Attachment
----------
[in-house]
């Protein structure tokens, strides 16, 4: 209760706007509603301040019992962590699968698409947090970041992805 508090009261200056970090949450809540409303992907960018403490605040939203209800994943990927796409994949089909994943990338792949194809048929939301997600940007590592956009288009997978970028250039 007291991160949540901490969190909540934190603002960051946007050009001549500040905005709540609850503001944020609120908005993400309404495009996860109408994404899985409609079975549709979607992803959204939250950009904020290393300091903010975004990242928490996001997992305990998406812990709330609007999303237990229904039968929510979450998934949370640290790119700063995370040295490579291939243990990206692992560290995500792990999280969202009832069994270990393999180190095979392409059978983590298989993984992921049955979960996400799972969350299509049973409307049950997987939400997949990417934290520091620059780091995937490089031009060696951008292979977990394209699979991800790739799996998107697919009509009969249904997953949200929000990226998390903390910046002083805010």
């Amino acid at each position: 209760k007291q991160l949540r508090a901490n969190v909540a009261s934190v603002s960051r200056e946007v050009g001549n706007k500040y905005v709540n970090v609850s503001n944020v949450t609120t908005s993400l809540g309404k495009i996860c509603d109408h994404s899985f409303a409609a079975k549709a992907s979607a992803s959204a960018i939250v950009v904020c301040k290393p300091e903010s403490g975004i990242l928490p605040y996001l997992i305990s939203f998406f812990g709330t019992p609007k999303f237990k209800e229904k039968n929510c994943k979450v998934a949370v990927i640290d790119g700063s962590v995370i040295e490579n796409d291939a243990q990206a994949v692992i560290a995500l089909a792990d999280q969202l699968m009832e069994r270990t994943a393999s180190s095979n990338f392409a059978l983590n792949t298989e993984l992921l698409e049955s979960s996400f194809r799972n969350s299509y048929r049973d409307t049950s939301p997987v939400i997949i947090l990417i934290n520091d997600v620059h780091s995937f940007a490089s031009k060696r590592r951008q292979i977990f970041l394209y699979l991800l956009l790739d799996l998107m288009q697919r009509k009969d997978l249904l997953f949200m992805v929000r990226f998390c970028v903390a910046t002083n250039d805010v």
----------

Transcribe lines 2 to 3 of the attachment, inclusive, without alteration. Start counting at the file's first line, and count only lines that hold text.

């Protein structure tokens, strides 16, 4: 209760706007509603301040019992962590699968698409947090970041992805 508090009261200056970090949450809540409303992907960018403490605040939203209800994943990927796409994949089909994943990338792949194809048929939301997600940007590592956009288009997978970028250039 007291991160949540901490969190909540934190603002960051946007050009001549500040905005709540609850503001944020609120908005993400309404495009996860109408994404899985409609079975549709979607992803959204939250950009904020290393300091903010975004990242928490996001997992305990998406812990709330609007999303237990229904039968929510979450998934949370640290790119700063995370040295490579291939243990990206692992560290995500792990999280969202009832069994270990393999180190095979392409059978983590298989993984992921049955979960996400799972969350299509049973409307049950997987939400997949990417934290520091620059780091995937490089031009060696951008292979977990394209699979991800790739799996998107697919009509009969249904997953949200929000990226998390903390910046002083805010």
């Amino acid at each position: 209760k007291q991160l949540r508090a901490n969190v909540a009261s934190v603002s960051r200056e946007v050009g001549n706007k500040y905005v709540n970090v609850s503001n944020v949450t609120t908005s993400l809540g309404k495009i996860c509603d109408h994404s899985f409303a409609a079975k549709a992907s979607a992803s959204a960018i939250v950009v904020c301040k290393p300091e903010s403490g975004i990242l928490p605040y996001l997992i305990s939203f998406f812990g709330t019992p609007k999303f237990k209800e229904k039968n929510c994943k979450v998934a949370v990927i640290d790119g700063s962590v995370i040295e490579n796409d291939a243990q990206a994949v692992i560290a995500l089909a792990d999280q969202l699968m009832e069994r270990t994943a393999s180190s095979n990338f392409a059978l983590n792949t298989e993984l992921l698409e049955s979960s996400f194809r799972n969350s299509y048929r049973d409307t049950s939301p997987v939400i997949i947090l990417i934290n520091d997600v620059h780091s995937f940007a490089s031009k060696r590592r951008q292979i977990f970041l394209y699979l991800l956009l790739d799996l998107m288009q697919r009509k009969d997978l249904l997953f949200m992805v929000r990226f998390c970028v903390a910046t002083n250039d805010v």